Dialog Tutorial

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In this tutorial, you will learn the basics of the dialog system syntax, and the concepts involved.


First, let's look at the basic flow of a dialog program. The world of Minecraft can be broken up into a series of events. These are things like talking, combat, block breaks, and so on. The general flow looks kind of like this: event -> listener. This isn't easy to represent in text. How do we make a nice system out of this?

The answer is pretty simple: think of an event as a series of facts, such as a player who was involved, their name, and so on. Each fact has a name or key, and a value eg. the player's name might have a key of "name" and a value of "fullwall". An event is simply a whole lot of facts about what happened. This makes it much easier to reason about in text.

This approach also makes it easy to associate more facts with an event; this group of facts is known as a query. A query can also have information about the world state, any memory that the NPC has picked up, and more.

Now we have a nice collection of facts - what do we do with them all? Time to introduce two new concepts: rules and responses. The final flow looks like this: event -> NPC -> generate facts -> dialog system -> rules.


A rule takes in a query and checks it against a list of criteria. If it matches, it does something. For example in a chat event, it may check if the player's name is "fullwall", and then say "Hello, fullwall!" to the player. Rules are simple, yet can be combined to create complex interactions.


A response is basically a list of commands; it has no criteria, but can be called from many different kinds of rules.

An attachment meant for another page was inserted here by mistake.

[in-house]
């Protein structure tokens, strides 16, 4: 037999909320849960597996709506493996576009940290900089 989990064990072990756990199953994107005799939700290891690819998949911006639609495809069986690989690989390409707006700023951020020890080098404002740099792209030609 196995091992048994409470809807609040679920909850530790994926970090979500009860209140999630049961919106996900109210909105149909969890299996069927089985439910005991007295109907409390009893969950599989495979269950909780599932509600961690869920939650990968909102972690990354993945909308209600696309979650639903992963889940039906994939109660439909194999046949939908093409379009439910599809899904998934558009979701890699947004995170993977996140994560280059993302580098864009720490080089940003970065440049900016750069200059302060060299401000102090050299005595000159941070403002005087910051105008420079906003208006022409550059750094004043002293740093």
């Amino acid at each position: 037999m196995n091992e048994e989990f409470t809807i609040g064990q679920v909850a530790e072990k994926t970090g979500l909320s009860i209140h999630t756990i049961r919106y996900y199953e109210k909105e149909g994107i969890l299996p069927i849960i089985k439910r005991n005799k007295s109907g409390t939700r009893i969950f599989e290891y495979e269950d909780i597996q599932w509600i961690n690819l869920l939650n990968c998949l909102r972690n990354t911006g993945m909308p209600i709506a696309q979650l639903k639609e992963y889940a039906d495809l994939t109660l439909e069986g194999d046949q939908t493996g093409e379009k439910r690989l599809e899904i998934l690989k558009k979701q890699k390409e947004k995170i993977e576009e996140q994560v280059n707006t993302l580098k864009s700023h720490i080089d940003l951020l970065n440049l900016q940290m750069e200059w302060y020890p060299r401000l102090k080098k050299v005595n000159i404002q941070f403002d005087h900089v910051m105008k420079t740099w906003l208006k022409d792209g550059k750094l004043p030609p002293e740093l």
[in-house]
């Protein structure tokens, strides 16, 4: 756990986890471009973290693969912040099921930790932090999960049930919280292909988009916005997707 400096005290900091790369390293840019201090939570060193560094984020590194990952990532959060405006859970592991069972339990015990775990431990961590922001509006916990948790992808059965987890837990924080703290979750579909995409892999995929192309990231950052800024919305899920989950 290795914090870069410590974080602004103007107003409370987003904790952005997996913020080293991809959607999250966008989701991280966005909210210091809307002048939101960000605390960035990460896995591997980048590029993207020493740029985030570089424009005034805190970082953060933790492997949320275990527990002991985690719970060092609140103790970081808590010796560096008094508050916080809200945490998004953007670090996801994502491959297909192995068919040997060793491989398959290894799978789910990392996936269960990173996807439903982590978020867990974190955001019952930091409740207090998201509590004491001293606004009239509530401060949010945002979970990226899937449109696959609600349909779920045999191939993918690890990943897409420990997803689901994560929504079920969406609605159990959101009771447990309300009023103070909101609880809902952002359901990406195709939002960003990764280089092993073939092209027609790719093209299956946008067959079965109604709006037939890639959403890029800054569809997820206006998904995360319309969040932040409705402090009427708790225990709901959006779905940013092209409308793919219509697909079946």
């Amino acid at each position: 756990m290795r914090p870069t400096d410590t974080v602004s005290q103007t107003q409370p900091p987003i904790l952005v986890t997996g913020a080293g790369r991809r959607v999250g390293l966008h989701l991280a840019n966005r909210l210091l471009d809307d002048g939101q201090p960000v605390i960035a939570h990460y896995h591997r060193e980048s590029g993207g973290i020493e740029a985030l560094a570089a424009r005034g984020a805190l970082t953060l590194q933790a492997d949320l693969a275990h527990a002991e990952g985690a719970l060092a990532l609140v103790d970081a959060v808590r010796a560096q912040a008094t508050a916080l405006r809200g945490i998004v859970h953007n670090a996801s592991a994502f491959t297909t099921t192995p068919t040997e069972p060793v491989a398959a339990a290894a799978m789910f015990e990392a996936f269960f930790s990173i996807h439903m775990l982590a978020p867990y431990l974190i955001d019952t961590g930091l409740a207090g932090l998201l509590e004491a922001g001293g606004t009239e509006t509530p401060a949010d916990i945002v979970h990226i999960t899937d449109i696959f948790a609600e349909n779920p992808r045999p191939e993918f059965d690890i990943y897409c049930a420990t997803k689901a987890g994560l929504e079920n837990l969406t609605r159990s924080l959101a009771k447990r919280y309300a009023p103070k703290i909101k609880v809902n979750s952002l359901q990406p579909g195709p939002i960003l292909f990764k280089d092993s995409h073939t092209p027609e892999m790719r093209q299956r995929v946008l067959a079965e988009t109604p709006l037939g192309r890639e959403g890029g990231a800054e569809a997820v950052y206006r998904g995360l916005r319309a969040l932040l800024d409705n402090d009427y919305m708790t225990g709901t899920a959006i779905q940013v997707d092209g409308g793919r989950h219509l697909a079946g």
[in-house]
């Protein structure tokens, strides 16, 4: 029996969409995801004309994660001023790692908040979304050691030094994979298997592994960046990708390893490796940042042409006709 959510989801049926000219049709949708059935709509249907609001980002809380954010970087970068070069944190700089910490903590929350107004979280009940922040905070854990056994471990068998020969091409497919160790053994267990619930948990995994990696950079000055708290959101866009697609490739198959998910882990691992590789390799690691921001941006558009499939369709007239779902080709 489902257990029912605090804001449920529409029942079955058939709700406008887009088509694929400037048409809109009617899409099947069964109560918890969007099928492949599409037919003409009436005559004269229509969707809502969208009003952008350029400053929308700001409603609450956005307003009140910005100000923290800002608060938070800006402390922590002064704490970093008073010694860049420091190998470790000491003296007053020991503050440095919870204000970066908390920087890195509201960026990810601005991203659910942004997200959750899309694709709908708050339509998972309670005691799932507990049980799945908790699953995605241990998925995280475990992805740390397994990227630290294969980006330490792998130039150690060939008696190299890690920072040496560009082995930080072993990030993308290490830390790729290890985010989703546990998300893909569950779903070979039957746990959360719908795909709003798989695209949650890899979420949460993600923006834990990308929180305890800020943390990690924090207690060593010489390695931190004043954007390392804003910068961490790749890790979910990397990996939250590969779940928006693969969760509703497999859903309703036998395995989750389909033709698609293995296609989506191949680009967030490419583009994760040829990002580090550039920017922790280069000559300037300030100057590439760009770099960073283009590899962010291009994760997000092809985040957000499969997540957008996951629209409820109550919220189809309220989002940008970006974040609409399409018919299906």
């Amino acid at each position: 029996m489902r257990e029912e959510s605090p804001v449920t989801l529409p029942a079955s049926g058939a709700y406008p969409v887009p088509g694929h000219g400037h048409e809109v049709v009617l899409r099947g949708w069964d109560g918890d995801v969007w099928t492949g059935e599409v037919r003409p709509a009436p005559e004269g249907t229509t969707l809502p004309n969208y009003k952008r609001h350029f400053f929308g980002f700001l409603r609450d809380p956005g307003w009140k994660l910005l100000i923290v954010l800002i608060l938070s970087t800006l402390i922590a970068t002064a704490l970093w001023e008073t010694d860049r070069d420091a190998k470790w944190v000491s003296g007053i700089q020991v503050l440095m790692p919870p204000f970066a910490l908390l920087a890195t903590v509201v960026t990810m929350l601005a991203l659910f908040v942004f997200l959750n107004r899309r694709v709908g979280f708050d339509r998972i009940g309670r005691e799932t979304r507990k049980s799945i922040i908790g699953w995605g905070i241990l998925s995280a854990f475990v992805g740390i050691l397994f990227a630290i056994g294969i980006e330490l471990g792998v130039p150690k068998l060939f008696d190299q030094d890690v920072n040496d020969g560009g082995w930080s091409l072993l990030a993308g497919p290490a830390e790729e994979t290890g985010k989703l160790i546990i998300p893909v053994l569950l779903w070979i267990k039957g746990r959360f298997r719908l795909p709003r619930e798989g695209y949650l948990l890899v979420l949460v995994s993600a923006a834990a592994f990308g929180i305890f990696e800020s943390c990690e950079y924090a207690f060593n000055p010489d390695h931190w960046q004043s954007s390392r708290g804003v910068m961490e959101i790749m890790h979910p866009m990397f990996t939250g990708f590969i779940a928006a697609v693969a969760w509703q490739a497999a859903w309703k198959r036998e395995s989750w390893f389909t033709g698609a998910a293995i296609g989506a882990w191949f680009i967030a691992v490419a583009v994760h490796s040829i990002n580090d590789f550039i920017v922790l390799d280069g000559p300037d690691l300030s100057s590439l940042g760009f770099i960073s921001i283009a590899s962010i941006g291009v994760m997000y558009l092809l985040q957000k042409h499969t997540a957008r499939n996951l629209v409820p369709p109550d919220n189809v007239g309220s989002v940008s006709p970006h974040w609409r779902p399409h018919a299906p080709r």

Writing a Rule

Let's get onto the syntax. Before continuing, make sure you have Adventures downloaded and installed. Any NPC using the dialog system will need to have the dialog trait, so use /trait dialog before trying out any of these examples.

Here's an example rule; it doesn't too much at all.

rule example {
    criteria events=any;

This is the absolute minimum required to write a rule. We have the keyword 'rule' followed by the rule name, and the { character. { and } characters mark the start and end for Adventures. Next, we have a 'criteria' declaration. This tells Adventures what events the rule is listening for and what criteria it checks.

criteria events="any";
                ^ matches any kind of event, as a demonstration

Notice the semicolon (';') after the criteria statement - every line within a rule should end with one of these. You can also have multiple events, separated by commas:

criteria events=onchat, ondamage;

Before we move onto more advanced examples of criteria, let's review the different types of values in dialogs. Notice that "any" was in quotes - this means that the value should be treated as a block of text.

100 - a number
"100" - text containing the characters 100
"text" - text
true/false - yes or no value
$sender.location.x - value is taken from the query fact "sender.location.x"
"${sender.name}" - value is text containing the fact under sender.name

Now, criteria that just match the events are pretty pointless. You can also check facts from the query. Let's say that we only want to match the rule when the NPC is standing at x=100.

criteria events="any" $npc.location.x=100;

What about when y is below 50?

criteria events="any" $npc.location.x=100, $npc.location.y<50;

What about matching a chat rule that starts with h? (note: this uses regex)

criteria events="onchat" $message~=/h[a-zA-Z]+/

Writing a Response

Note that many of the statements used in this section can be used in a rule, but it may be helpful to separate the logic out into a response.

A response is written much like a rule without a criteria statement.

response example {

Let's call this response in a rule.

rule example {
    criteria events="any";
    response example;

Writing a full Dialog

Let's look at a classic 'Hello' example. When a player says 'Hi!' we want to reply 'Hello, (name)!'.

Copy and paste the text below into a new file, 'Hello.txt' inside the plugins/Adventures/dialog folder.

rule saidHi {
    criteria events=onchat $message="Hi!";
    response sayHi;
response sayHi {
    say message:"Hello, ${sender.name}!", target:$sender;